As March is National Animal Poison Prevention Month, the ASPCA Pet Poison Control has released their list of the items that caused the most harm to dogs in 2016. Last year the APPC received 180,639 calls for animals that ingested toxic items. Keeping our pets safe is a priority. While prevention is always the best medicine to keep your dog safe from common toxins, knowing the symptoms of possible poisoning may save your pet’s life.
- Human Prescription Medications. After a one-year hiatus, human prescription medications accounted for nearly 17% of all cases at the APCC. Heart medications, antidepressants and ADHD medications were among the top prescriptions ingested by dogs. Even a minimal amount of these medications being ingested can cause life threatening tremors, seizures, elevated body temperature, heart problems and even death.
- Over-the-counter products. OTC products just barely dropped out of the first position with 16.7% of APCC’s cases. This category is exceptionally large, encompassing nearly 7,000 products, and ibuprofen is still the number one medication the APCC receives calls about.
- Human Food. Dogs ingest human foods more often than cats. The most serious trouble is caused by eating onions, garlic, grapes, raisins, and alcohol. It can take only a few grapes or raisins to make your dog sick. Symptoms include vomiting, diarrhea, abdominal pain, and lethargy. If ingested, it can cause liver damage or kidney failure in dogs. This year, food moved up the rankings on APCC’s list—mostly due to concerns about xylitol, an artificial sweetener.
- Veterinary products. Over-the-counter supplements for joints and prescription pain medications made up a large portion of these cases. Although these can be a tasty treat for your pet, you want to make sure you follow the prescribed directions on giving these to your dog. At 9.3% of this year’s cases, veterinary products moved up two places on the list.
- Household Items. Products like paint, glue and cleaning supplies contributed to tens of thousands of poison cases each year. Common household cleaners such as toilet bowl cleaners, lye, drain cleaners, and rust removers pose the highest risk. Remember that a natural cleaner, may still not be safe for your dog.
- Chocolate. The chemical causing toxicity in chocolate is theobromine. The darker, more bitter and more concentrated the chocolate, the more dangerous it is. Milk chocolate is not as dangerous as dark, but can be if ingested in large amounts. APCC received about 8% of their cases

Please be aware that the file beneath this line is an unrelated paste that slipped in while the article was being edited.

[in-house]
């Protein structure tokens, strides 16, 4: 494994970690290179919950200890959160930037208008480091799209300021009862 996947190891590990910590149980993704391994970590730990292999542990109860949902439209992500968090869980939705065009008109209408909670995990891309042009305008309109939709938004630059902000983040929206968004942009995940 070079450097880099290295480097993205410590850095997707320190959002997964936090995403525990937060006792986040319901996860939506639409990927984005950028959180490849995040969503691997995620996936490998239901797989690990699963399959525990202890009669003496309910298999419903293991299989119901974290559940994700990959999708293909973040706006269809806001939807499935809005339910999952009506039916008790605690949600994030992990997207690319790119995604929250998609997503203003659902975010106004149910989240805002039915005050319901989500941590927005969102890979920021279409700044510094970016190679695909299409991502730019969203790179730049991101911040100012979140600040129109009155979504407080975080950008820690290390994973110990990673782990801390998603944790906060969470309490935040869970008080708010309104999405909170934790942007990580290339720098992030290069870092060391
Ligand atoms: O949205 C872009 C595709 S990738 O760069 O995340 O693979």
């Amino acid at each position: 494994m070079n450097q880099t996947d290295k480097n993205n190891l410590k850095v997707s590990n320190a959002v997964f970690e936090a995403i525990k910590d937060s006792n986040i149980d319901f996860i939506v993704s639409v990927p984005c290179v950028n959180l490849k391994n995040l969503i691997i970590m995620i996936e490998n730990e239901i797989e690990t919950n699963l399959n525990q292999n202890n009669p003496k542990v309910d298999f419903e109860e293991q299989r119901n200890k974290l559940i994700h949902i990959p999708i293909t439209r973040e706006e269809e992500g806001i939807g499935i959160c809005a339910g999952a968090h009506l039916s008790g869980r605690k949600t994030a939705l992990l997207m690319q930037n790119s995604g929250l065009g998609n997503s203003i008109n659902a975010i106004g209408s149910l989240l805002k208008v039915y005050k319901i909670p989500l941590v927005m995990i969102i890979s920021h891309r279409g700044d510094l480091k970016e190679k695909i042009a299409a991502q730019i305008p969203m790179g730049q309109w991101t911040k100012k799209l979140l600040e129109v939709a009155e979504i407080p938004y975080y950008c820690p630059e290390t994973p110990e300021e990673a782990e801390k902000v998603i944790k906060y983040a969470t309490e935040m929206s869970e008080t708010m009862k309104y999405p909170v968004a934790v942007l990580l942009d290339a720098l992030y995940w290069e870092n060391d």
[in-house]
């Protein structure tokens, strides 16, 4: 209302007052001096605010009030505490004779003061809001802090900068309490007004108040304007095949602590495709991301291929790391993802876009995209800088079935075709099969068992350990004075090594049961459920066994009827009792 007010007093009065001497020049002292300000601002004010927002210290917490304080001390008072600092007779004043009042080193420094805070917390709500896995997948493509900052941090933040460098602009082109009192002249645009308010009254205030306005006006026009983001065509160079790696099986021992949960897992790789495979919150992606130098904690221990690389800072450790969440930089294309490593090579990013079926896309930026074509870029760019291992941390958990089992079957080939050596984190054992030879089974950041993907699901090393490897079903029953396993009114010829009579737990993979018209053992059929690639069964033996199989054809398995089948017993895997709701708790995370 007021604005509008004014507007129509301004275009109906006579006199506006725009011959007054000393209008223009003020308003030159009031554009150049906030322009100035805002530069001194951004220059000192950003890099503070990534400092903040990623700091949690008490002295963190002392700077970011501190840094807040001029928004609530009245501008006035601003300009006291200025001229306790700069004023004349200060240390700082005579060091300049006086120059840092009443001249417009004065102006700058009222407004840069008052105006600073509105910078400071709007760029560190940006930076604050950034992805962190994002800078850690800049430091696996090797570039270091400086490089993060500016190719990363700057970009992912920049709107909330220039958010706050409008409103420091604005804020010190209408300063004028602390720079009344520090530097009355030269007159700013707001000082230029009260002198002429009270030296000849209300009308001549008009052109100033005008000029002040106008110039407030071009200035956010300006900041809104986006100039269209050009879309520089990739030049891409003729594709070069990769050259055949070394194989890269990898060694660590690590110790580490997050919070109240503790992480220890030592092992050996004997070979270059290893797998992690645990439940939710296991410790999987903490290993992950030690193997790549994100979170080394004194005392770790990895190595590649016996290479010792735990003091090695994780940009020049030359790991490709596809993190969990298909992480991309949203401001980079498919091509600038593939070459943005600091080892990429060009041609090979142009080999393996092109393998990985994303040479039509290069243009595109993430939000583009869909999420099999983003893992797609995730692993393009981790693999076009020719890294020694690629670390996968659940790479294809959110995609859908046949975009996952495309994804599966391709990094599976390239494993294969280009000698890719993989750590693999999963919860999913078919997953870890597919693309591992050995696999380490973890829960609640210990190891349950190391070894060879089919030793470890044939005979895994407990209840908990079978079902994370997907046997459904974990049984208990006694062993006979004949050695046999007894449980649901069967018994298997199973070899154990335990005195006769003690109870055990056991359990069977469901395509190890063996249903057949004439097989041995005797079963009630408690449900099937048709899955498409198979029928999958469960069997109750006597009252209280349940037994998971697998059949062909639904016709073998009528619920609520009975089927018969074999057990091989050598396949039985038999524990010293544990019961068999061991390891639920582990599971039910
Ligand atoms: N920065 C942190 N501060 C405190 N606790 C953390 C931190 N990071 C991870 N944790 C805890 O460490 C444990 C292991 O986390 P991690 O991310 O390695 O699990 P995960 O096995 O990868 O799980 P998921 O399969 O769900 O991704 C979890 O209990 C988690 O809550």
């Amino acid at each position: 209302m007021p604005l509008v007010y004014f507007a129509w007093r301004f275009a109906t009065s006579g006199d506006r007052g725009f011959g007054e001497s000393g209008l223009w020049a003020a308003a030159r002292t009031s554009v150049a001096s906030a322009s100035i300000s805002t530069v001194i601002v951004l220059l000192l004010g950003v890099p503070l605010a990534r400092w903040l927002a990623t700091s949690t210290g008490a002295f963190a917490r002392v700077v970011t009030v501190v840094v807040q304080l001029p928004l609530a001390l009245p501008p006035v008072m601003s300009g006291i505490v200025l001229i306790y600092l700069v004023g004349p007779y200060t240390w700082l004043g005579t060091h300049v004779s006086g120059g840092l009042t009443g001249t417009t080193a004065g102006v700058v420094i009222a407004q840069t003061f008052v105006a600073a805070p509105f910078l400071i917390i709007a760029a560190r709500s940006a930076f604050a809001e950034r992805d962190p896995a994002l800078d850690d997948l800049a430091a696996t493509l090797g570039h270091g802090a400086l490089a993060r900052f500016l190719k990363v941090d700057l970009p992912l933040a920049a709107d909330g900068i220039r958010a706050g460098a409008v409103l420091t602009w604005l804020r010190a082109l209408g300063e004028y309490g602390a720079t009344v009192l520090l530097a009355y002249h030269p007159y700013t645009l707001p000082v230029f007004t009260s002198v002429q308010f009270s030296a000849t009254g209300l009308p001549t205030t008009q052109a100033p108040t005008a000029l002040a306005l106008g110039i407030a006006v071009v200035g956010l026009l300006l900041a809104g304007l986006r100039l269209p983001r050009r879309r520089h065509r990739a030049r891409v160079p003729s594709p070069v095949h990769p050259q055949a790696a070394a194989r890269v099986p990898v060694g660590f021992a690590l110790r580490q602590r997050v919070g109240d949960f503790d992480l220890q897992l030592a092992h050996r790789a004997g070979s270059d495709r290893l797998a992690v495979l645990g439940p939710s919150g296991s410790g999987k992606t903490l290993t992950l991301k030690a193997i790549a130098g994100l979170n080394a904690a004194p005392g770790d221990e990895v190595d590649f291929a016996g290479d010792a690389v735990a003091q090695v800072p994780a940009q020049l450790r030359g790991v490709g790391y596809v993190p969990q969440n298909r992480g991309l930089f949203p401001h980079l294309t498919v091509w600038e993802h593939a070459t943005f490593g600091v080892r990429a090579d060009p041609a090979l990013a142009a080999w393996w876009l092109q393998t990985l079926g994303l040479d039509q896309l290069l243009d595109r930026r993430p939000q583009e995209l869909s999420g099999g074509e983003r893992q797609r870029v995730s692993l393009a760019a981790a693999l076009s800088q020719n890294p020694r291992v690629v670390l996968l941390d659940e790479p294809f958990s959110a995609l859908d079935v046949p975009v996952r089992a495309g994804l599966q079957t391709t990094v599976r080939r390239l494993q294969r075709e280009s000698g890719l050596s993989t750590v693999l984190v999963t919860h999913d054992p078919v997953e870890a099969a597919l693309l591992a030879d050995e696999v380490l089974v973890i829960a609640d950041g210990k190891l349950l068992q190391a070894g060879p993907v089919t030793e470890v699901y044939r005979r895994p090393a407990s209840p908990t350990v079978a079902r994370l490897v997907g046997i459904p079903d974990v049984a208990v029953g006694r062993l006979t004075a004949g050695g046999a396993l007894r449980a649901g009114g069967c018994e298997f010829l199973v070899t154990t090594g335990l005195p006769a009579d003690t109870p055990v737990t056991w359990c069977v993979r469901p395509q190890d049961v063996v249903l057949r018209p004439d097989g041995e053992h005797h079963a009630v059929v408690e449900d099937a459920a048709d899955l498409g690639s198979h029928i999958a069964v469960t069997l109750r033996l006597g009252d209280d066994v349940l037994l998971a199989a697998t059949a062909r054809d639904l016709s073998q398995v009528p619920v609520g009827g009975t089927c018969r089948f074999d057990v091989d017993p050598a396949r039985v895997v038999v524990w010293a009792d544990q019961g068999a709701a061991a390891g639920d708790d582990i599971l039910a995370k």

- Insecticides. Possibly due to the availability of more pet safe insecticides, the total number of these cases has steadily decreased in recent years—sliding from #3 in 2015 to #7 in 2016. Keep your pets off lawns or gardens that have been treated with fertilizers, herbicides or insecticides. If your dog has come in contact with treated lawns or has walked on snow or ice treated with ice-melt, wipe his feet clean as soon as you get home to avoid the possibility of him licking his paws and ingesting the poison. Store all chemicals in cabinets and other places your pet can’t reach.
- Pest control baits /Rodenticides. 2016 saw an increase from the previous year, moving up a spot on APCC’s list, making up nearly 5.5% of all cases. Store poisonous baits to rid your home of pests (rodents, snails, insects, etc.) in places that your pooch cannot access. Depending on what type was ingested, poisoning can results in internal bleeding, brain swelling, kidney failure or even severe vomiting and bloat.
- Plants. Both indoor and outdoor plants, along with bouquets, can be dangerous for pets. Be sure to understand the toxicity of plants before putting them in or around your house. Dropping one spot this year from #8 to #9, plants accounted for 5.2% of APCC’s cases.
- Garden Products. Completing the 2016 Top 10 list is garden products, including herbicides and fungicides, which accounted for 2.6% of the cases. Many pets find fertilizers irresistible, so it’s important to store lawn and garden products out paws’ reach, and to supervise pets whenever they’re outside.
Symptoms of poisoning (toxicity) in your pet can include:
- Vomiting/upset stomach
- Labored OR shallow breathing
- Increased OR decreased heart rate
- Hyperactivity OR sluggishness/lethargy
- Increased thirst OR lack of thirst or hunger
- Dilated pupils
- Stumbling or staggering
- Seizures or tremors
- Loss of consciousness
If you think your dog has ingested a dangerous substance, contact your veterinarian, local animal hospital or the ASPCA Animal Poison Control Center’s 24 hour hotline at (888) 426-4435 immediately. If you are advised to bring the dog into the veterinary clinic, be sure to take along the item you think your dog may have eaten. This will help the veterinarian to know how best to treat your pet.
Consult with your veterinarian for a detailed list of all potentially poisonous items and substances found around your home.
Jeri Wagner is a canine behavioral therapist and master trainer. Jeri uses a natural training system leveraging the same communication methods – body language and voice control – that dogs follow as part of their instinctive pack mentality. Training takes place in the home where the problems generally occur. Jeri trains in western Montgomery County, northern Chester County and eastern Berks County. For more information, call 1-877-500 BARK (2275) or visit www.barkbusters.com.
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